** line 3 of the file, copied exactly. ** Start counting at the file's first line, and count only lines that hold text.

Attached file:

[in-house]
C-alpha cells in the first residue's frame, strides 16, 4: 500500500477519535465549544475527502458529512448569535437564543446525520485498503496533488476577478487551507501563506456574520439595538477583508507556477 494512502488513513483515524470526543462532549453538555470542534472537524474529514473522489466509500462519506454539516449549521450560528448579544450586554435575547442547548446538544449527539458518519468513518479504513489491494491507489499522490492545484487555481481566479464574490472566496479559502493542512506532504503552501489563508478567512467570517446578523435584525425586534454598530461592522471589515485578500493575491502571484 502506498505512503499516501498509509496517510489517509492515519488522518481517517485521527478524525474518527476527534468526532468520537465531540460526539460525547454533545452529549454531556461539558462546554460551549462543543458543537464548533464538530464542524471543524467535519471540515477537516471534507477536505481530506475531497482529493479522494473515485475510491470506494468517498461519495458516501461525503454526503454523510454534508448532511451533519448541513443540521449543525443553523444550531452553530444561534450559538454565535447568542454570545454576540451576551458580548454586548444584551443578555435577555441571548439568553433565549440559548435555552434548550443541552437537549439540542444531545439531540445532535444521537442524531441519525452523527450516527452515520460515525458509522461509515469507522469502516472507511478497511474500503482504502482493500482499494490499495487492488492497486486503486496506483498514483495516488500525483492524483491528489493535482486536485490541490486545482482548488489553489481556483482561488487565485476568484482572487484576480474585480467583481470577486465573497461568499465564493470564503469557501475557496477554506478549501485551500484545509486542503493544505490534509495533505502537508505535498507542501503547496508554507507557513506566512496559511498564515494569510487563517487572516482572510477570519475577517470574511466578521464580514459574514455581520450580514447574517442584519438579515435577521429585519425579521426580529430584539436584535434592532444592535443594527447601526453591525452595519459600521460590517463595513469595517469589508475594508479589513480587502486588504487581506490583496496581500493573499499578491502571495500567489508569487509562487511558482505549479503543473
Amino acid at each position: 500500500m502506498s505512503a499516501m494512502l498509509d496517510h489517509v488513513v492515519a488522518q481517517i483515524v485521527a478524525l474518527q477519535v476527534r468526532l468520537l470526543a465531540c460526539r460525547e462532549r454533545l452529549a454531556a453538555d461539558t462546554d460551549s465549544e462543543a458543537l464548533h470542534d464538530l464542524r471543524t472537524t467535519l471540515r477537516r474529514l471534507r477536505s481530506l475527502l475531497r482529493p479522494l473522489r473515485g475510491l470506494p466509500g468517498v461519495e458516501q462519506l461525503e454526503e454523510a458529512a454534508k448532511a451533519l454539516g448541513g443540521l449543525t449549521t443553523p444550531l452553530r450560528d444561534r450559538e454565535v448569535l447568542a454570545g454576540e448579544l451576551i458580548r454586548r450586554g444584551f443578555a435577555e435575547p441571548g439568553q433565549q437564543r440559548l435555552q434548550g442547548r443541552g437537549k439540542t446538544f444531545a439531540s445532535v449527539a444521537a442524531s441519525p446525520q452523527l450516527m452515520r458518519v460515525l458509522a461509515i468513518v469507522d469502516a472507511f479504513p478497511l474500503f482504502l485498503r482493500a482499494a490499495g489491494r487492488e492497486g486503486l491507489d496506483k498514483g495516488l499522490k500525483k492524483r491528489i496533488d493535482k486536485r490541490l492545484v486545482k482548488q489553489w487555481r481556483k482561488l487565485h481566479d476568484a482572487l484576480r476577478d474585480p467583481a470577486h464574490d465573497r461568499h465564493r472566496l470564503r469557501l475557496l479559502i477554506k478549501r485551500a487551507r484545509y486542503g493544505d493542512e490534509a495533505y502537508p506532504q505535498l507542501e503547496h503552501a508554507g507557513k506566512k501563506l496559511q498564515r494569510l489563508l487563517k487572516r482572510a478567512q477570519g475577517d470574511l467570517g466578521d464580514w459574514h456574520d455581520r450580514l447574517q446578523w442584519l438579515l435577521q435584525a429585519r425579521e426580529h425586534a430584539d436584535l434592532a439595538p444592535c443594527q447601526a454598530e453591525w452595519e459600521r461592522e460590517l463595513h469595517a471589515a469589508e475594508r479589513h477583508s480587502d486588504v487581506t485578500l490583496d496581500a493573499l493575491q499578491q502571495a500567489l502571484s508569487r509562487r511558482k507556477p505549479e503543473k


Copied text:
Amino acid at each position: 500500500m502506498s505512503a499516501m494512502l498509509d496517510h489517509v488513513v492515519a488522518q481517517i483515524v485521527a478524525l474518527q477519535v476527534r468526532l468520537l470526543a465531540c460526539r460525547e462532549r454533545l452529549a454531556a453538555d461539558t462546554d460551549s465549544e462543543a458543537l464548533h470542534d464538530l464542524r471543524t472537524t467535519l471540515r477537516r474529514l471534507r477536505s481530506l475527502l475531497r482529493p479522494l473522489r473515485g475510491l470506494p466509500g468517498v461519495e458516501q462519506l461525503e454526503e454523510a458529512a454534508k448532511a451533519l454539516g448541513g443540521l449543525t449549521t443553523p444550531l452553530r450560528d444561534r450559538e454565535v448569535l447568542a454570545g454576540e448579544l451576551i458580548r454586548r450586554g444584551f443578555a435577555e435575547p441571548g439568553q433565549q437564543r440559548l435555552q434548550g442547548r443541552g437537549k439540542t446538544f444531545a439531540s445532535v449527539a444521537a442524531s441519525p446525520q452523527l450516527m452515520r458518519v460515525l458509522a461509515i468513518v469507522d469502516a472507511f479504513p478497511l474500503f482504502l485498503r482493500a482499494a490499495g489491494r487492488e492497486g486503486l491507489d496506483k498514483g495516488l499522490k500525483k492524483r491528489i496533488d493535482k486536485r490541490l492545484v486545482k482548488q489553489w487555481r481556483k482561488l487565485h481566479d476568484a482572487l484576480r476577478d474585480p467583481a470577486h464574490d465573497r461568499h465564493r472566496l470564503r469557501l475557496l479559502i477554506k478549501r485551500a487551507r484545509y486542503g493544505d493542512e490534509a495533505y502537508p506532504q505535498l507542501e503547496h503552501a508554507g507557513k506566512k501563506l496559511q498564515r494569510l489563508l487563517k487572516r482572510a478567512q477570519g475577517d470574511l467570517g466578521d464580514w459574514h456574520d455581520r450580514l447574517q446578523w442584519l438579515l435577521q435584525a429585519r425579521e426580529h425586534a430584539d436584535l434592532a439595538p444592535c443594527q447601526a454598530e453591525w452595519e459600521r461592522e460590517l463595513h469595517a471589515a469589508e475594508r479589513h477583508s480587502d486588504v487581506t485578500l490583496d496581500a493573499l493575491q499578491q502571495a500567489l502571484s508569487r509562487r511558482k507556477p505549479e503543473k